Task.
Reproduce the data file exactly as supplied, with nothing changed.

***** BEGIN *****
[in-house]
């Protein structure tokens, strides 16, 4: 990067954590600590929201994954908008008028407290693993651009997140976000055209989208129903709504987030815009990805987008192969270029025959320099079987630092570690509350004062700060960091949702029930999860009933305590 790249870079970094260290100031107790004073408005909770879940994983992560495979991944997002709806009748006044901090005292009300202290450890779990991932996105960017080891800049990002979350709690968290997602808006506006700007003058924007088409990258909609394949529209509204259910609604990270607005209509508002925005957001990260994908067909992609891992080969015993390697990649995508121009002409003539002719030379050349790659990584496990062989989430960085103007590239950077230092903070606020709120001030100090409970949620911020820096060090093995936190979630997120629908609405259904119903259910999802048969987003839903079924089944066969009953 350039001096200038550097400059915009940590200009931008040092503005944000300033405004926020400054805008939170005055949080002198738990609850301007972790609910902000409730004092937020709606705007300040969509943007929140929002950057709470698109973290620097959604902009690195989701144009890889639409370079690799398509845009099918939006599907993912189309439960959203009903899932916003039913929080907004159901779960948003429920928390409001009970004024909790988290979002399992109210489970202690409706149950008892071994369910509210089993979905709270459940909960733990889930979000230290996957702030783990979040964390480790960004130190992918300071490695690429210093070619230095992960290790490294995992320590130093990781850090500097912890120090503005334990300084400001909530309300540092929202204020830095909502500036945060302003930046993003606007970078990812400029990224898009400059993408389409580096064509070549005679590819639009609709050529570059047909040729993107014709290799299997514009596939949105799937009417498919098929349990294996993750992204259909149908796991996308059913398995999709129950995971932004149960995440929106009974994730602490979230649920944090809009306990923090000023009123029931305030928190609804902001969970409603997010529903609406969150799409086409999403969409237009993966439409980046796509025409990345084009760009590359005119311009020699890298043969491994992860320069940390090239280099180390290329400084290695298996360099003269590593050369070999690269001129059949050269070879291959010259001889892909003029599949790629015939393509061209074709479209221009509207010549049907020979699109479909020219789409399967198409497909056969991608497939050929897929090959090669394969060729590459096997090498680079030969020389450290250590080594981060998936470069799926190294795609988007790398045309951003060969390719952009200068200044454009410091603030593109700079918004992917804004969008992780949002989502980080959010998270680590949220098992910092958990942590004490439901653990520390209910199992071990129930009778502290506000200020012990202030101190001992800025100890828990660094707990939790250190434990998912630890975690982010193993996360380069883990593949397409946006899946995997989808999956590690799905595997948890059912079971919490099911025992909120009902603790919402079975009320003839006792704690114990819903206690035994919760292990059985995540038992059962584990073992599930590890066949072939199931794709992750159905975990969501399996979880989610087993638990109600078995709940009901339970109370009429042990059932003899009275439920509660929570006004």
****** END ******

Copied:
[in-house]
């Protein structure tokens, strides 16, 4: 990067954590600590929201994954908008008028407290693993651009997140976000055209989208129903709504987030815009990805987008192969270029025959320099079987630092570690509350004062700060960091949702029930999860009933305590 790249870079970094260290100031107790004073408005909770879940994983992560495979991944997002709806009748006044901090005292009300202290450890779990991932996105960017080891800049990002979350709690968290997602808006506006700007003058924007088409990258909609394949529209509204259910609604990270607005209509508002925005957001990260994908067909992609891992080969015993390697990649995508121009002409003539002719030379050349790659990584496990062989989430960085103007590239950077230092903070606020709120001030100090409970949620911020820096060090093995936190979630997120629908609405259904119903259910999802048969987003839903079924089944066969009953 350039001096200038550097400059915009940590200009931008040092503005944000300033405004926020400054805008939170005055949080002198738990609850301007972790609910902000409730004092937020709606705007300040969509943007929140929002950057709470698109973290620097959604902009690195989701144009890889639409370079690799398509845009099918939006599907993912189309439960959203009903899932916003039913929080907004159901779960948003429920928390409001009970004024909790988290979002399992109210489970202690409706149950008892071994369910509210089993979905709270459940909960733990889930979000230290996957702030783990979040964390480790960004130190992918300071490695690429210093070619230095992960290790490294995992320590130093990781850090500097912890120090503005334990300084400001909530309300540092929202204020830095909502500036945060302003930046993003606007970078990812400029990224898009400059993408389409580096064509070549005679590819639009609709050529570059047909040729993107014709290799299997514009596939949105799937009417498919098929349990294996993750992204259909149908796991996308059913398995999709129950995971932004149960995440929106009974994730602490979230649920944090809009306990923090000023009123029931305030928190609804902001969970409603997010529903609406969150799409086409999403969409237009993966439409980046796509025409990345084009760009590359005119311009020699890298043969491994992860320069940390090239280099180390290329400084290695298996360099003269590593050369070999690269001129059949050269070879291959010259001889892909003029599949790629015939393509061209074709479209221009509207010549049907020979699109479909020219789409399967198409497909056969991608497939050929897929090959090669394969060729590459096997090498680079030969020389450290250590080594981060998936470069799926190294795609988007790398045309951003060969390719952009200068200044454009410091603030593109700079918004992917804004969008992780949002989502980080959010998270680590949220098992910092958990942590004490439901653990520390209910199992071990129930009778502290506000200020012990202030101190001992800025100890828990660094707990939790250190434990998912630890975690982010193993996360380069883990593949397409946006899946995997989808999956590690799905595997948890059912079971919490099911025992909120009902603790919402079975009320003839006792704690114990819903206690035994919760292990059985995540038992059962584990073992599930590890066949072939199931794709992750159905975990969501399996979880989610087993638990109600078995709940009901339970109370009429042990059932003899009275439920509660929570006004």